Guest Speaker Sessions – Many of this year’s sessions feature speakers from outside of Sponsored Projects Administration. They will be discussing the Fulbright experience, introducing the new College of Health, helping us to understand the export control process, and presenting on many other interesting topics surrounding the external funding enterprise on campus. 

Daily Panel Discussions – Join us every day at 2 p.m. in Bracken Library 104 for a panel discussion. See Research Week schedule for topics. 

*Special Presentation*
NSF Fall Grants Conference – We will be live-streaming both days of the National Science Foundation fall grants conference on Monday, November 14 and Tuesday, November 15. Viewing locations will be the SPA Conference Room and the Schwartz Learning Pod (Bracken Library, 1st floor). Check here for conference schedule.

This year there are three easy ways to access the full and up-to-date Research Week conference schedule. You can either visit Guidebook on the web or the Sponsored Projects Administration website to get the schedule online, or download the Guidebook app to have access to the complete schedule on the go!


Be sure to follow us on Facebook and Twitter for future updates and information. 

October 13, 2016

SPA Colloquium - The Fulbright Experience

The Core Fulbright Scholarship program sends more than 800 U.S. faculty and professionals abroad each year.

Founded by U.S. Senator J. William Fulbright in 1946, the scholar program disperses competitive, merit-based grants for international educational exchange for students, scholars, teachers, professionals, scientists and artists. More than 20 Ball State faculty members have received the award since its founding.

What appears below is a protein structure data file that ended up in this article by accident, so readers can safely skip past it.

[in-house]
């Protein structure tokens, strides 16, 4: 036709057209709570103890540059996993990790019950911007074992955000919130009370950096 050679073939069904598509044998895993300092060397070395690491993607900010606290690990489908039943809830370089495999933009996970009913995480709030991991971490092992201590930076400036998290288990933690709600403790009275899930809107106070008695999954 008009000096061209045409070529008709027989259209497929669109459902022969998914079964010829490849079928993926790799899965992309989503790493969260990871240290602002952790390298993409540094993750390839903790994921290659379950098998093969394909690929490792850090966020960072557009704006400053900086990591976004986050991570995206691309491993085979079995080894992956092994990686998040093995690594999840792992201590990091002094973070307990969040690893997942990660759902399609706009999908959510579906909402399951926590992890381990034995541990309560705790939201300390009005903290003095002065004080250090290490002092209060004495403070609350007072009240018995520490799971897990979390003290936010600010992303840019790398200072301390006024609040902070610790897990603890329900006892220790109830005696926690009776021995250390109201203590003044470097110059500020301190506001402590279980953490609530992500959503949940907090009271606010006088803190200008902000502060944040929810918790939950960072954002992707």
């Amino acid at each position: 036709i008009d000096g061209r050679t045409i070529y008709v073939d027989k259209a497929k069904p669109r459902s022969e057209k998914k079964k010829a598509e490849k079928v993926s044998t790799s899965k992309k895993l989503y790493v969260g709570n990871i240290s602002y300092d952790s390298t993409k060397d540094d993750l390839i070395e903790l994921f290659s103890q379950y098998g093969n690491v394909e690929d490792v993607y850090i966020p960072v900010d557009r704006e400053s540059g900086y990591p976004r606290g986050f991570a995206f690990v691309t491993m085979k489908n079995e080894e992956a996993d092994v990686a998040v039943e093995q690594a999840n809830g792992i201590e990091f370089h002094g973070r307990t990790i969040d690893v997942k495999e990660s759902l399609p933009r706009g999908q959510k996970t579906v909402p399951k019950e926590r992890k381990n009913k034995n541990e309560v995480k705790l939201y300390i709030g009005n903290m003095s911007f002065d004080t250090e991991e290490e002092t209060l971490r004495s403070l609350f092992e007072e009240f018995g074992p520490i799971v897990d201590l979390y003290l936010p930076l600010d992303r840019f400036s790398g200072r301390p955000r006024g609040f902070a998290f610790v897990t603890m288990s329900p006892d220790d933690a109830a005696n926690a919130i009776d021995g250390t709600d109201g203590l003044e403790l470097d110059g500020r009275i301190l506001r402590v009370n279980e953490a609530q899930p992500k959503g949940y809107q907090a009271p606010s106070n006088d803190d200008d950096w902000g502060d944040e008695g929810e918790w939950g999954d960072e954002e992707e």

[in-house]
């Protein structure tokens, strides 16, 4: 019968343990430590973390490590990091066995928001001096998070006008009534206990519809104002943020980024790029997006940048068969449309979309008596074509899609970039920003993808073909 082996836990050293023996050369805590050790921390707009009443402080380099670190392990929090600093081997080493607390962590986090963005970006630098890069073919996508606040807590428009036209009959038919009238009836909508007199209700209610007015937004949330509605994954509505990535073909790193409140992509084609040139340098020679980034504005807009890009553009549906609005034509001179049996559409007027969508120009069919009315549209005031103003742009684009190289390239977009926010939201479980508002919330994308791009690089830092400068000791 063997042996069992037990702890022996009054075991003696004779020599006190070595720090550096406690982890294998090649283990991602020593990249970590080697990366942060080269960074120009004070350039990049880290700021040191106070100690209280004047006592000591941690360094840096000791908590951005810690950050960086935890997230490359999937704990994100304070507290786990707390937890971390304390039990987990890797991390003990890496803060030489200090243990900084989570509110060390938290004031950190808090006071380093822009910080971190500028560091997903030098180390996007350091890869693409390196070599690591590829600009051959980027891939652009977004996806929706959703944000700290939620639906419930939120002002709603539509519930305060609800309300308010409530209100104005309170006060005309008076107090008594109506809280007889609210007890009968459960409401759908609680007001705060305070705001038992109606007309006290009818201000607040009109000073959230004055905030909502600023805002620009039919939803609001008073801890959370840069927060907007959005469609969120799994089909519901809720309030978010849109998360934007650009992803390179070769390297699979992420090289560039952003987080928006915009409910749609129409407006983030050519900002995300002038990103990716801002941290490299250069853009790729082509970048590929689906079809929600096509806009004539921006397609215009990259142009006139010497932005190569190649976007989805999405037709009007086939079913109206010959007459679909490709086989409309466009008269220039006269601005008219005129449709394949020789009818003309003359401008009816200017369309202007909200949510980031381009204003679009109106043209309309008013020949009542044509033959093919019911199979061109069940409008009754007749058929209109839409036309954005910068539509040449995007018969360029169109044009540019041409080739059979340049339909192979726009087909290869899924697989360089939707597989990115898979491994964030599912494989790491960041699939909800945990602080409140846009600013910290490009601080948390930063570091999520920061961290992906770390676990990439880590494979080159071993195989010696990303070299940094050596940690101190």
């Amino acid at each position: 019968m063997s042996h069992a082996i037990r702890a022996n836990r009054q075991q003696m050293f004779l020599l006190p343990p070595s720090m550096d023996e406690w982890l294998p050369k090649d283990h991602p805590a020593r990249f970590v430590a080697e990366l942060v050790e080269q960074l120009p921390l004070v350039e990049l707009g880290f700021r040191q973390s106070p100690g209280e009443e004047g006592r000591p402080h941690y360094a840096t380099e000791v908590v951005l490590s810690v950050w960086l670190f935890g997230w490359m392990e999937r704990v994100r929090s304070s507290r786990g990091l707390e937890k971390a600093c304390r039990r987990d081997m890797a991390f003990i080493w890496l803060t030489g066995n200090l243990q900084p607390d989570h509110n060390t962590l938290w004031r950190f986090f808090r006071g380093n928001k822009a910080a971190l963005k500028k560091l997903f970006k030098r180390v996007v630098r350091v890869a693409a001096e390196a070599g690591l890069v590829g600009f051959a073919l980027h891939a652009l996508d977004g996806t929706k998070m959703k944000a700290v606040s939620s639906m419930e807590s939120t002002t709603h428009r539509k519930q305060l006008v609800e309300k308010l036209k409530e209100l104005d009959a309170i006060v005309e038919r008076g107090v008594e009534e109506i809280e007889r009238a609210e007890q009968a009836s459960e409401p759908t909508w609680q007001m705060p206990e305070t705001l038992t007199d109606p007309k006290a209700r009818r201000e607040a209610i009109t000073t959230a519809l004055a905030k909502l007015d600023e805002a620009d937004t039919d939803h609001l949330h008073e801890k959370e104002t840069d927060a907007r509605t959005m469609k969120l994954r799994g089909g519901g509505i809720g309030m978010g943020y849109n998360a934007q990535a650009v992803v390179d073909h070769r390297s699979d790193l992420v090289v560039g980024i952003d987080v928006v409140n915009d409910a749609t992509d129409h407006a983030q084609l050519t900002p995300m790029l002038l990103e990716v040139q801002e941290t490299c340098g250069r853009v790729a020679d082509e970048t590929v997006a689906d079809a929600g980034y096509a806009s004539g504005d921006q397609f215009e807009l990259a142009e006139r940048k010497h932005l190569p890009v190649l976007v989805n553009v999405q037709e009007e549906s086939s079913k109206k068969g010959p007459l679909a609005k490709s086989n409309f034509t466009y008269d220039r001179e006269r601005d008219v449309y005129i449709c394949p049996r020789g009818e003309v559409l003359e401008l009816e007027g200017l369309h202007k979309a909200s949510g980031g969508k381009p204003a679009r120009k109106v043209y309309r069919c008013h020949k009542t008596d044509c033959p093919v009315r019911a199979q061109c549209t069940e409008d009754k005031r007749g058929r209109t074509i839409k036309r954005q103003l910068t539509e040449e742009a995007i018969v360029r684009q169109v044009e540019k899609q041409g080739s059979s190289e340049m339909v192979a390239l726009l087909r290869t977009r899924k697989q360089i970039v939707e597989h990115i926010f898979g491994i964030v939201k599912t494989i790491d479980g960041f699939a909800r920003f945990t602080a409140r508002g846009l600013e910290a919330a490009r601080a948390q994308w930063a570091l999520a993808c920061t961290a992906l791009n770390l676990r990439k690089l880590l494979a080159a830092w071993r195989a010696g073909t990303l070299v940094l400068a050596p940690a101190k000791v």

Dom Caristi, Ball State Professor of Telecommunications and official Ambassador for the Fulbright Scholar Program, discussed his experience with the program at the Sponsored Projects Administration Colloquium Series session Wednesday. 

"I've never met a Fulbright recipient who regretted the experience," Caristi said. "That's why they continue to have an attachment to the program."

Caristi has received the award twice since 1995 and continues his involvement in the program as an ambassador.

"Everyone who has done it has something positive to say about it, and that's the reason so many faculty continue their association with the program long after they receive the award," he said.

Dom Caristi, Professor of Telecommunications and official Ambassador for the Fulbright
Scholar Program, discusses his experience with the program at the SPA Colloquium Series session Wednesday. 

Justin Miller, Director of Sponsored Projects Administration, highlighted the various types of agendas set for Fulbright Scholar grant recipients at the SPA Colloquium Series session Wednesday.

"Some people will do more teaching than research and others will do a mixture of both," Miller said. "Every award is a snowflake - in that they are all unique."

Caristi said the application process to receive the grant can seem daunting, but it's well worth the effort.